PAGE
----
February 2009 Highlights

Winston-Salem is preparing to take advantage of funding available for city needs through the recently-adopted federal economic stimulus bill.

Economic stimulus bill opportunities:     Winston-Salem city staff and elected officials are working now on proposals to take advantage of money in the federal stimulus bill to meet identified city needs.  With the help of allies within the National League of Citizens, we've been briefed on the types of assistance available, and have initial estimates of the amounts which we can look to obtain.  By law, the funds are targeted at projects which can be ready to go within 120 days of Feb. 17.  Among the areas in which we expect to seek funding, and the estimated amounts available (to the extent that is known at this point), are the following:

  • Local transportation system needs (including intersection improvements, sidewalks, bike facilities, and greenways), a substantial part of $8.2 million.
  • Public transit (WSTA bus system), estimated $3.8 million.
  • Community Development Block Grants (primarily housing assistance), estimated $489,000.
  • Energy Efficiency and Conservation Block Grants (energy efficiency, renewable energy, conservation projects), competitive grants, amounts will vary by quality of application.
  • Homelessness prevention, estimated $789,000.

I should emphasize that these are preliminary estimates only, subject to correction.  They're listed here to give you an idea of the kinds of programs and sums we're looking at, and why so much attention is being devoted to these opportunities.

Budget savings measures:     At the same time we look at stimulus opportunities, we're also looking for ways to control local spending.  City employees have already been forewarned that the budget probably cannot include merit pay increases this year.  Most hiring has been frozen since last fall.  Most recently, an early retirement incentive plan has been offered to about 100 employees who meet years-of-service eligibility standards.  The city hopes to be able to avoid any staff layoffs.

Hybrid cars and fuel economy:     On February 16, the city council approved another step to reduce long-term operating costs, by approving the purchase of 10 additional gas-electric hybrid cars to replace old cars aging out of the city fleet.  (That's in addition to the hybrid buses approved last month.)  This continues our plan to gradually replace our city vehicle fleet with more fuel-efficient vehicles.

Crime prevention:      I've previously reported on the revised police patrol deployment plan, in which the number of patrol "beats" has been increased, and the average size of patrol areas reduced, in order to speed response times and increase patrol officer familiarity with their assigned neighborhoods.  Many of you will have seen or heard accounts of a daytime armed home invasion in our ward this month.  Fortunately, there were no serious injuries, and the suspected perpetrators were captured within minutes of the crime.  Police were close to the scene in part because a neighbor had already made a suspicious-persons report, even before the 911 emergency call went in on the crime itself.  This helps to underscore how active neighborhood watch efforts can help boost the effectiveness of our police.  If you are not already involved in a neighborhood watch program, this would be a good time to start.  The WSPD neighborhood watch office number is 773-7944, and I am always happy to help work with groups interested in getting a watch started.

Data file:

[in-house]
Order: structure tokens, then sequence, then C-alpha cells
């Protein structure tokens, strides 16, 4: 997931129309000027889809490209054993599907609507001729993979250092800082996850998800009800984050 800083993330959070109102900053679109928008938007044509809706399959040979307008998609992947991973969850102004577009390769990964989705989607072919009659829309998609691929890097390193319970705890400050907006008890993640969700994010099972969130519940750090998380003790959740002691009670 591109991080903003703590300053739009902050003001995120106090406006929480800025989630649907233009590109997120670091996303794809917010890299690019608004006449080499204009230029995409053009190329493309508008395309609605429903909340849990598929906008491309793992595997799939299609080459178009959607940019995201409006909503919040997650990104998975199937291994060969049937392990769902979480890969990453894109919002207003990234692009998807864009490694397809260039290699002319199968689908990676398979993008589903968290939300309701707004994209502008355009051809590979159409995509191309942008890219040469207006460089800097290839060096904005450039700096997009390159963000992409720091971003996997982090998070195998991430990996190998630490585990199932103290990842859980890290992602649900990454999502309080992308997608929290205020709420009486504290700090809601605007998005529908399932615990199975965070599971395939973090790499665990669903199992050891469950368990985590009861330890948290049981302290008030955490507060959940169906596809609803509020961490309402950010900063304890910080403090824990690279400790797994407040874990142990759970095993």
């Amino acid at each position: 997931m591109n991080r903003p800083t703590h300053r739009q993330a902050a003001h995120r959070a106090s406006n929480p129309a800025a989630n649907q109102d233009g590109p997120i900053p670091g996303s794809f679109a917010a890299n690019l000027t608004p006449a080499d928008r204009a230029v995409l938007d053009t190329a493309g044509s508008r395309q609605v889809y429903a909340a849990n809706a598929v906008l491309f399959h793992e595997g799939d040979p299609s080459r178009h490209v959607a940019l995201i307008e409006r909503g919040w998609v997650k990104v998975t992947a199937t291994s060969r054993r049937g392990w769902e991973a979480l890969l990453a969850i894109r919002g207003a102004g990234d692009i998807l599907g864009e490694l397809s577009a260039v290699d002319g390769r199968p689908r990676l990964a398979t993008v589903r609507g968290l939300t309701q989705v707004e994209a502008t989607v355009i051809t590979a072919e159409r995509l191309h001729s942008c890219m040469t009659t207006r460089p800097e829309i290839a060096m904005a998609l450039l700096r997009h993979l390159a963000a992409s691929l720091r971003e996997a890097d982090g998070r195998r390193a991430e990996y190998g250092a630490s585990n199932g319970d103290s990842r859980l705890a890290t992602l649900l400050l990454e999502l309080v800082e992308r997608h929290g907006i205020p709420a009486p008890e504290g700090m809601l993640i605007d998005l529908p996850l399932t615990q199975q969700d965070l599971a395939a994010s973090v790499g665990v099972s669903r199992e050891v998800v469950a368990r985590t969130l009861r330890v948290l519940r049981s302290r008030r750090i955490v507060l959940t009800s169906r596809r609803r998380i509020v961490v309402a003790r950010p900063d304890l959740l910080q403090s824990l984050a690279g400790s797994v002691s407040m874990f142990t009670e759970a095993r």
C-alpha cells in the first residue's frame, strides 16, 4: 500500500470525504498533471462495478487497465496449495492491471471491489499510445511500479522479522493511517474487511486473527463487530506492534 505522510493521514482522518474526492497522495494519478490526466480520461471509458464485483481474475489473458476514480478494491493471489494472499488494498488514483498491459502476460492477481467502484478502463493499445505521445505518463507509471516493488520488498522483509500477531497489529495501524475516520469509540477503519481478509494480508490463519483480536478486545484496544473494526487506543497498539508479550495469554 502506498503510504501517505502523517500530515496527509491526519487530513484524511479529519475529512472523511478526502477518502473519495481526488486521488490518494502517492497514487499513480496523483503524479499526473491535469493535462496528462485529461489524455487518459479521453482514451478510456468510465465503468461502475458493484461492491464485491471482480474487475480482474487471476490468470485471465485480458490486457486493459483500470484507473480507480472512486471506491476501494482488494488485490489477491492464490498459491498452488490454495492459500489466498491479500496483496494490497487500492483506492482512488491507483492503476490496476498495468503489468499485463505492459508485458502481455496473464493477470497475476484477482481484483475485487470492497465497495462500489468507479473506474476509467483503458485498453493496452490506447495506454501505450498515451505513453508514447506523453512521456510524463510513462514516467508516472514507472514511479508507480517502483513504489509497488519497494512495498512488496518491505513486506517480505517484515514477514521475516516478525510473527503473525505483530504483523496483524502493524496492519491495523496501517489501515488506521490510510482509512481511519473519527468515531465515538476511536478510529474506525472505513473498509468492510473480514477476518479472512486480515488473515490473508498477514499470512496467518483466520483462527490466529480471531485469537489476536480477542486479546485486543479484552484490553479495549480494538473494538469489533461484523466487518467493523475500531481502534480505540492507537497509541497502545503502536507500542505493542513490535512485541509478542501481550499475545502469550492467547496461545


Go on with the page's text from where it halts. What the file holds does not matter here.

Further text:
Sign ordinance clarified:     Following a number of complaints last year over confusing interpretations of our city sign ordinance, staff started work on possible clarifications.  The principal problem was uncertainty in how far back temporary signs had to be set from the street.  These signs typically include realty signs, political yard signs, and other similar signs.

     In theory, private signs are illegal to post in the public right-of-way.  However, the width of the right of way will vary on private lots.  As a result, some fines were issued to parties who weren't aware that they had posted a sign over the lines, and interpretations were inconsistent in some cases.  That needed to be remedied.

     At our February 16 meeting, the city council adopted a standard clarification of how to apply the right-of-way sign-posting restriction on private lots.  To be out of the right-of-way for sign-posting purposes, the sign must be behind the sidewalk, utility pole, fire hydrant, or utility meter—whichever is furthest from the street's edge or curb.  If none of those is on the lot in question, the sign must be at least six feet from the curb (or paved surface edge, when there's no curb).

     Signs posted on utility poles, at intersections, in parks, or in medians are still illegal, regardless of distance from the street.  The fine is $50 per sign for all illegally posted temporary signs.  As before, the purpose of the restrictions and the enforcement efforts is to keep our neighborhoods and thoroughfares cleaner and more attractive.